Facebook advertising, Membership, Social/Mobile, social media, digital marketing

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Last fall, WBHM 90.3 in Birmingham, Ala. ran their first paid social media ad campaign, and it led to very successful results.

The ads were direct solicitations for donations and offers to buy WBHM socks, t-shirts, and pint glasses in hopes of cultivating these individuals for membership later on. But the success lay in the use of targeting.

Targeting, as you probably know, is the magic (or creepiness) of digital ads that have been selected for people based on their past actions online. WBHM purchased targeted ads through Facebook, uploaded the email addresses of current and lapsed members, and then had Facebook target those users with ads, along with owners of email addresses they had from the NPR One database.

The owners of the ad-targeted email addresses made 279 donations totaling $32,441 during the station’s fall, 2017 membership drive. (Donations made up to one day after an ad was viewed by an individual and up to 28 days after an individual clicked through an ad were considered part of the fall, 2017 drive).

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Secrets of the Best Sales Reps: Systems

sales strategy, Corporate Support, prospecting

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I used to work for a guy who would ask one key question during the interview process: “What makes you good at what you do?” If the candidate couldn’t articulate that, he wasn’t interested in hiring them. When I asked him about it, he said that really good salespeople have a self-awareness of why they are successful that makes their behavior repeatable. And this is the key: Do you know what you do when you win, and can you do it again…and again...and again?

As sales reps we need to know what brings us success so that we can repeat that behavior. Having good systems is one of the best ways to do that. Systems allow you to build self-awareness of why and how prospects choose to do business with you. You can be the most charming and persuasive person, but if you can’t keep track of yourself, those wins will merely be luck- and not necessarily repeatable.

Accounts

For active accounts, you should have a way to track past, current, and future billing. Are they spending more each year, the same, or less? Do you know why? You need to offer excellent service to your active accounts which includes meeting their copy needs and knowing when to change the message.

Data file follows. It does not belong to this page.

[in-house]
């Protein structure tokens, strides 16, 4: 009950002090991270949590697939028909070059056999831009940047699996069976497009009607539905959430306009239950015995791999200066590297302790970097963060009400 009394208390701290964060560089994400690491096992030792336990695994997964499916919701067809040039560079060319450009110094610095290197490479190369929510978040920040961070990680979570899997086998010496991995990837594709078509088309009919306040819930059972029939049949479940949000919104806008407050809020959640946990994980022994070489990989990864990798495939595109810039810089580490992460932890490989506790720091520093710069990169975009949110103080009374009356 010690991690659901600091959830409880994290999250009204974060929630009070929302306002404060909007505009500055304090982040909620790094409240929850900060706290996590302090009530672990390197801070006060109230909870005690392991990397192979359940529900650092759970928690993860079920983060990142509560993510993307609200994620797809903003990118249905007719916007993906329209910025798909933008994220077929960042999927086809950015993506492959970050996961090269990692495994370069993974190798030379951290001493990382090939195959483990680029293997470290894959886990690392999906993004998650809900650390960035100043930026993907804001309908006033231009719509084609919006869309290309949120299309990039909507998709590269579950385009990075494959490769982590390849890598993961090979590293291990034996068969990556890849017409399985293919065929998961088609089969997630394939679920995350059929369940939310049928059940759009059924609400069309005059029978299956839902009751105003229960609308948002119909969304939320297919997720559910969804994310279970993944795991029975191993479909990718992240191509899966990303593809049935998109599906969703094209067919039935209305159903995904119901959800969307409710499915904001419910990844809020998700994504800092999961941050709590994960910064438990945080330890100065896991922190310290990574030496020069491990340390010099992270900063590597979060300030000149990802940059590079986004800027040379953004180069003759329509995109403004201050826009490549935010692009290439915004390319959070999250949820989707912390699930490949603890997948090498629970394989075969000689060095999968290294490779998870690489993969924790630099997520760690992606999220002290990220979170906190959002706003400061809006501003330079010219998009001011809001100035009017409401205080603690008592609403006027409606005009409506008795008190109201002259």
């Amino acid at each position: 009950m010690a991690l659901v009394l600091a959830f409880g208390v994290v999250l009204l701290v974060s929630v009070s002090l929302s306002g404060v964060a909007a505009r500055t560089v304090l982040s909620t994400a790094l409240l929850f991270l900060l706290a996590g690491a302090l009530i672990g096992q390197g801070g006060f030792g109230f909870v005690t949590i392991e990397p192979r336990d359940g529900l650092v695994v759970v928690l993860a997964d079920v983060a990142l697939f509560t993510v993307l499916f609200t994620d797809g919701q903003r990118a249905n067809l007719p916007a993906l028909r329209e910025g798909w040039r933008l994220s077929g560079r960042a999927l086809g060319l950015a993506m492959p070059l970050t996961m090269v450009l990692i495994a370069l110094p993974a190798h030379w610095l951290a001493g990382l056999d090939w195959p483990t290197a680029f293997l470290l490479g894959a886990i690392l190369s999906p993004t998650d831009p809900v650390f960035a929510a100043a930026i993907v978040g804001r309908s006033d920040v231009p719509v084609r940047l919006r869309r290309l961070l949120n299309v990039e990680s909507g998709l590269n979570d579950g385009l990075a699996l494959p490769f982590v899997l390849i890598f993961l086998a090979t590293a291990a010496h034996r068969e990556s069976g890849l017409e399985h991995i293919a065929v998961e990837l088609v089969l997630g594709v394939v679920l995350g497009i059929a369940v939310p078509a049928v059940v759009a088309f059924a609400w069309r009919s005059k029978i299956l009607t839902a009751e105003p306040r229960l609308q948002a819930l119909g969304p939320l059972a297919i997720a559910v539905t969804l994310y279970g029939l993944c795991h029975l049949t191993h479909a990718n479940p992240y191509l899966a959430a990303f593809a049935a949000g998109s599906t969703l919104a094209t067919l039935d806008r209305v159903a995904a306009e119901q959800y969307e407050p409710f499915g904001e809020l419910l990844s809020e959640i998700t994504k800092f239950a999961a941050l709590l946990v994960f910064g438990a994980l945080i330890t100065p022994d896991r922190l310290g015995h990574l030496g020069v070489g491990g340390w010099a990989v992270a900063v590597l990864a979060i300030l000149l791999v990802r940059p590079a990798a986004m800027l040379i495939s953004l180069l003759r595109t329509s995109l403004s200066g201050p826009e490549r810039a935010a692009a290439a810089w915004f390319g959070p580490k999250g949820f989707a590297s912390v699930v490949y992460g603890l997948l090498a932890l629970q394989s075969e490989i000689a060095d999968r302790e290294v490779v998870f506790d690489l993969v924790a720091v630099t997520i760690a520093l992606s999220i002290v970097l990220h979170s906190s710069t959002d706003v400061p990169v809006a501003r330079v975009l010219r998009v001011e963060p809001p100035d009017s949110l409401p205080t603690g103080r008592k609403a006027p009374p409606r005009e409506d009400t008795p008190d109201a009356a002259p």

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Sure-Bet Tactics to Renew Underwriting Clients

sales strategy, Corporate Support, underwriter renewal

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I was contacted recently by an underwriting salesperson with a question about renewing one of his account's annual underwriting agreement. He told me that the year-long agreement was ending in a month and he hadn’t talked to the underwriter since the agreement was signed the previous year.

I told him he was about ten months late in starting the renewal process.

The way I see it, the renewal process for underwriting should begin when you first sign up a new underwriter.

I don’t mean that you should have a renewal agreement ready to give to your first-time underwriter. However, when a businessperson signs their first underwriting agreement, that’s when it’s time to ramp up your relationship with the account and start to plan for the future. Instead of thinking of the process as a renewal, look at it as a continuation of your business relationship

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Three Strategies to Strengthen Fundraising in an Unpredictable Economy

Membership, customer service, Social/Mobile, Engagement, online giving

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Stations have grown used to raising money in the glow of a decade-long economic expansion and much-touted strong economy. Maybe economic news will remain glowing. But the chief economist at Freddie Mac recently said we are in a “mental recession,” explaining a palpable nationwide unease. If this persists, members, listeners, and viewers may do what donors always have done when facing uncertainty: delay giving decisions and avoid new commitments.

When planning for the next 12-18 months, stations can either hope for the best or get ready. But ready for what? If macro factors like gyrating stock markets, uncharted tax policy, and political upheaval begin scaring people away from giving, what can we do about it? In fact, there are three smart things stations can do, no matter what 2019 and 2020 hold:

  1. Reexamine member acquisition using ALL of your digital prospect channels.